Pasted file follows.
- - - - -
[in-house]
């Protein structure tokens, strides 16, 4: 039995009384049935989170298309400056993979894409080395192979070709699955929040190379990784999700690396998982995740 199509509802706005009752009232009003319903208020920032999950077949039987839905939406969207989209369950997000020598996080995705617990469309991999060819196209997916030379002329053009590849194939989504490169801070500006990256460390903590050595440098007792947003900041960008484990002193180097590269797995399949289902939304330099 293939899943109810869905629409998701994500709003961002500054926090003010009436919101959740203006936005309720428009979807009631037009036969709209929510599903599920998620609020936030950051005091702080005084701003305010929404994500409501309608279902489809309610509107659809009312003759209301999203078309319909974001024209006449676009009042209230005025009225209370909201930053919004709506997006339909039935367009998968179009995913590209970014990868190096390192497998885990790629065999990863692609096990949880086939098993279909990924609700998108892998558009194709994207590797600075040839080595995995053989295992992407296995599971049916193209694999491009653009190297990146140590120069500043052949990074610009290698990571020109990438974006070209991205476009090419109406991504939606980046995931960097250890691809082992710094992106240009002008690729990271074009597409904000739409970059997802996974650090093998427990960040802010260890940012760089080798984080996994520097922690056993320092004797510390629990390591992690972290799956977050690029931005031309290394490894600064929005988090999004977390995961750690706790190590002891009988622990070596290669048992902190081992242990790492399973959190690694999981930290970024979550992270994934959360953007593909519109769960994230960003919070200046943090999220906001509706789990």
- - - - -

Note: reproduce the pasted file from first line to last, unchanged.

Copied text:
[in-house]
């Protein structure tokens, strides 16, 4: 039995009384049935989170298309400056993979894409080395192979070709699955929040190379990784999700690396998982995740 199509509802706005009752009232009003319903208020920032999950077949039987839905939406969207989209369950997000020598996080995705617990469309991999060819196209997916030379002329053009590849194939989504490169801070500006990256460390903590050595440098007792947003900041960008484990002193180097590269797995399949289902939304330099 293939899943109810869905629409998701994500709003961002500054926090003010009436919101959740203006936005309720428009979807009631037009036969709209929510599903599920998620609020936030950051005091702080005084701003305010929404994500409501309608279902489809309610509107659809009312003759209301999203078309319909974001024209006449676009009042209230005025009225209370909201930053919004709506997006339909039935367009998968179009995913590209970014990868190096390192497998885990790629065999990863692609096990949880086939098993279909990924609700998108892998558009194709994207590797600075040839080595995995053989295992992407296995599971049916193209694999491009653009190297990146140590120069500043052949990074610009290698990571020109990438974006070209991205476009090419109406991504939606980046995931960097250890691809082992710094992106240009002008690729990271074009597409904000739409970059997802996974650090093998427990960040802010260890940012760089080798984080996994520097922690056993320092004797510390629990390591992690972290799956977050690029931005031309290394490894600064929005988090999004977390995961750690706790190590002891009988622990070596290669048992902190081992242990790492399973959190690694999981930290970024979550992270994934959360953007593909519109769960994230960003919070200046943090999220906001509706789990």